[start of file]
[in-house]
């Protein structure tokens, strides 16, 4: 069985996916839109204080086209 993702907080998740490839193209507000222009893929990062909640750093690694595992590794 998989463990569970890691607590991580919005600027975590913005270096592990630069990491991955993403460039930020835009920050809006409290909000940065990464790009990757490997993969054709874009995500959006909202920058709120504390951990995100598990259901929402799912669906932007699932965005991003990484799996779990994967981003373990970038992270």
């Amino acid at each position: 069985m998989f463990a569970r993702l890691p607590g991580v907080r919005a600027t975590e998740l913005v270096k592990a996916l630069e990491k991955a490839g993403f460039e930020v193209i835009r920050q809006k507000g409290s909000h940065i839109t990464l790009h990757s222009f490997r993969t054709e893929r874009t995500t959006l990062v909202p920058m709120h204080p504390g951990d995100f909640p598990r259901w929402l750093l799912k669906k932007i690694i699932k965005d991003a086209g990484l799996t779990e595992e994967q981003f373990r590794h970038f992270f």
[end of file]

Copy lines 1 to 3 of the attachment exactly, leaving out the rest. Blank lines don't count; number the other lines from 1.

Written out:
[in-house]
């Protein structure tokens, strides 16, 4: 069985996916839109204080086209 993702907080998740490839193209507000222009893929990062909640750093690694595992590794 998989463990569970890691607590991580919005600027975590913005270096592990630069990491991955993403460039930020835009920050809006409290909000940065990464790009990757490997993969054709874009995500959006909202920058709120504390951990995100598990259901929402799912669906932007699932965005991003990484799996779990994967981003373990970038992270």
């Amino acid at each position: 069985m998989f463990a569970r993702l890691p607590g991580v907080r919005a600027t975590e998740l913005v270096k592990a996916l630069e990491k991955a490839g993403f460039e930020v193209i835009r920050q809006k507000g409290s909000h940065i839109t990464l790009h990757s222009f490997r993969t054709e893929r874009t995500t959006l990062v909202p920058m709120h204080p504390g951990d995100f909640p598990r259901w929402l750093l799912k669906k932007i690694i699932k965005d991003a086209g990484l799996t779990e595992e994967q981003f373990r590794h970038f992270f």